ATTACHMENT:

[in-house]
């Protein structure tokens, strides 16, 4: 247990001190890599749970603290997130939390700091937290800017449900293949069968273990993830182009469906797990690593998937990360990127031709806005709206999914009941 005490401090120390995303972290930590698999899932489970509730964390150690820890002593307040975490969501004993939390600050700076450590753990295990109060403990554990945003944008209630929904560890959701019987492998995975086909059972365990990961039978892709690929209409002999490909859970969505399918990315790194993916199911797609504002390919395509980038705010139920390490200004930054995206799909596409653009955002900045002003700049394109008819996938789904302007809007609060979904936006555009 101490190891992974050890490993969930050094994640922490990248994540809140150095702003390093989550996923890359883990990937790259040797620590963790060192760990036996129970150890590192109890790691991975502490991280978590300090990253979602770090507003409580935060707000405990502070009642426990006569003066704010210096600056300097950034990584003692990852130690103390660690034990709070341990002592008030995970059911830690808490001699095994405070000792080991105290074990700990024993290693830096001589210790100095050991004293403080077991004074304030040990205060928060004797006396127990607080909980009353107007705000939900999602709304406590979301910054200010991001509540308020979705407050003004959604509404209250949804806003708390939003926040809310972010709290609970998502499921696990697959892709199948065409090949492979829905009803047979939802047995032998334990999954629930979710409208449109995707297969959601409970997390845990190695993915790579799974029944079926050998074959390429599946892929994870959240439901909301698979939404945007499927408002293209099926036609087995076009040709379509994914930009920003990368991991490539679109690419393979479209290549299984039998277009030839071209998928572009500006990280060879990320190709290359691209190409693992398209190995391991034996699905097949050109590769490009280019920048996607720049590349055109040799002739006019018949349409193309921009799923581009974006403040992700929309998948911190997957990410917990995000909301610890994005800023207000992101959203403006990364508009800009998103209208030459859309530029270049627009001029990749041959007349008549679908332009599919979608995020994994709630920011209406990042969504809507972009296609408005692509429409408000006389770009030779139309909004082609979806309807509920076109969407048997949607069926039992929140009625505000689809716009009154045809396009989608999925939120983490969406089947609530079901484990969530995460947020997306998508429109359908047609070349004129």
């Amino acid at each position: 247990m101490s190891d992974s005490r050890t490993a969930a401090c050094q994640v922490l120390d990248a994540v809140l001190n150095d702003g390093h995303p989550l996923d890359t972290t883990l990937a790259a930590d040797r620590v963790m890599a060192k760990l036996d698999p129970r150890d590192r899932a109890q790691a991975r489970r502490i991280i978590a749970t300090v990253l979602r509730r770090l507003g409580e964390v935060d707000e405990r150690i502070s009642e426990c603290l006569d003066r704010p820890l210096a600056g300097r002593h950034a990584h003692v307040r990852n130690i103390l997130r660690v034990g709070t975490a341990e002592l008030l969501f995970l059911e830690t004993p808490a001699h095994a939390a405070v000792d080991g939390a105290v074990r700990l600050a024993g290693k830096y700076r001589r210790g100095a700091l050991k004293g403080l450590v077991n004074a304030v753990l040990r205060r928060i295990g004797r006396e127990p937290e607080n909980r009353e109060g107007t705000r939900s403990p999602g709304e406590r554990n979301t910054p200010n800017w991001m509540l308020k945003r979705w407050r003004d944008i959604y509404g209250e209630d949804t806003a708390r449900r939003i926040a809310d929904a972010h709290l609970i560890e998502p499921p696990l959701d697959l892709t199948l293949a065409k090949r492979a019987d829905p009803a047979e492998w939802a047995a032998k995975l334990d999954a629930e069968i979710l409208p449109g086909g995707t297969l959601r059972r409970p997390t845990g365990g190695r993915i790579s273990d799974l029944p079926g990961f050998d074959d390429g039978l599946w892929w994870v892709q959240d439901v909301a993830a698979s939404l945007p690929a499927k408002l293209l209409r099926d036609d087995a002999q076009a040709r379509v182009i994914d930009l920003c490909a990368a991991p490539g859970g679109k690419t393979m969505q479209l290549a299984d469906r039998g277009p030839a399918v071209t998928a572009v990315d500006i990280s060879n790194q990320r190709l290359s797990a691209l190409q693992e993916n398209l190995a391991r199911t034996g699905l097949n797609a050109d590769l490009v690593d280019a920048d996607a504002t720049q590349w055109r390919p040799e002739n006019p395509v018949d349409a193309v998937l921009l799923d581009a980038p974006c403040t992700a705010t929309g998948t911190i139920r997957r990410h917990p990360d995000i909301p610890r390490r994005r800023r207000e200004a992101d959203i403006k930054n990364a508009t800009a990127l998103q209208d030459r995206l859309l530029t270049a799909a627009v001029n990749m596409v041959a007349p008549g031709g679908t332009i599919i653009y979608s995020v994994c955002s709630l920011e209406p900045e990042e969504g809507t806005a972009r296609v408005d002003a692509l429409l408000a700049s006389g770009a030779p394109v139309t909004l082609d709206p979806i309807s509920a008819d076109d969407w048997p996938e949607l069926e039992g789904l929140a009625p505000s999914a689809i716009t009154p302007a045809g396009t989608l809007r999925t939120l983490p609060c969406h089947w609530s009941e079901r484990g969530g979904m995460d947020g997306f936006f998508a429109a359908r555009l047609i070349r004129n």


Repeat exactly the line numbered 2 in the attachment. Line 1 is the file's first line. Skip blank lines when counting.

């Protein structure tokens, strides 16, 4: 247990001190890599749970603290997130939390700091937290800017449900293949069968273990993830182009469906797990690593998937990360990127031709806005709206999914009941 005490401090120390995303972290930590698999899932489970509730964390150690820890002593307040975490969501004993939390600050700076450590753990295990109060403990554990945003944008209630929904560890959701019987492998995975086909059972365990990961039978892709690929209409002999490909859970969505399918990315790194993916199911797609504002390919395509980038705010139920390490200004930054995206799909596409653009955002900045002003700049394109008819996938789904302007809007609060979904936006555009 101490190891992974050890490993969930050094994640922490990248994540809140150095702003390093989550996923890359883990990937790259040797620590963790060192760990036996129970150890590192109890790691991975502490991280978590300090990253979602770090507003409580935060707000405990502070009642426990006569003066704010210096600056300097950034990584003692990852130690103390660690034990709070341990002592008030995970059911830690808490001699095994405070000792080991105290074990700990024993290693830096001589210790100095050991004293403080077991004074304030040990205060928060004797006396127990607080909980009353107007705000939900999602709304406590979301910054200010991001509540308020979705407050003004959604509404209250949804806003708390939003926040809310972010709290609970998502499921696990697959892709199948065409090949492979829905009803047979939802047995032998334990999954629930979710409208449109995707297969959601409970997390845990190695993915790579799974029944079926050998074959390429599946892929994870959240439901909301698979939404945007499927408002293209099926036609087995076009040709379509994914930009920003990368991991490539679109690419393979479209290549299984039998277009030839071209998928572009500006990280060879990320190709290359691209190409693992398209190995391991034996699905097949050109590769490009280019920048996607720049590349055109040799002739006019018949349409193309921009799923581009974006403040992700929309998948911190997957990410917990995000909301610890994005800023207000992101959203403006990364508009800009998103209208030459859309530029270049627009001029990749041959007349008549679908332009599919979608995020994994709630920011209406990042969504809507972009296609408005692509429409408000006389770009030779139309909004082609979806309807509920076109969407048997949607069926039992929140009625505000689809716009009154045809396009989608999925939120983490969406089947609530079901484990969530995460947020997306998508429109359908047609070349004129």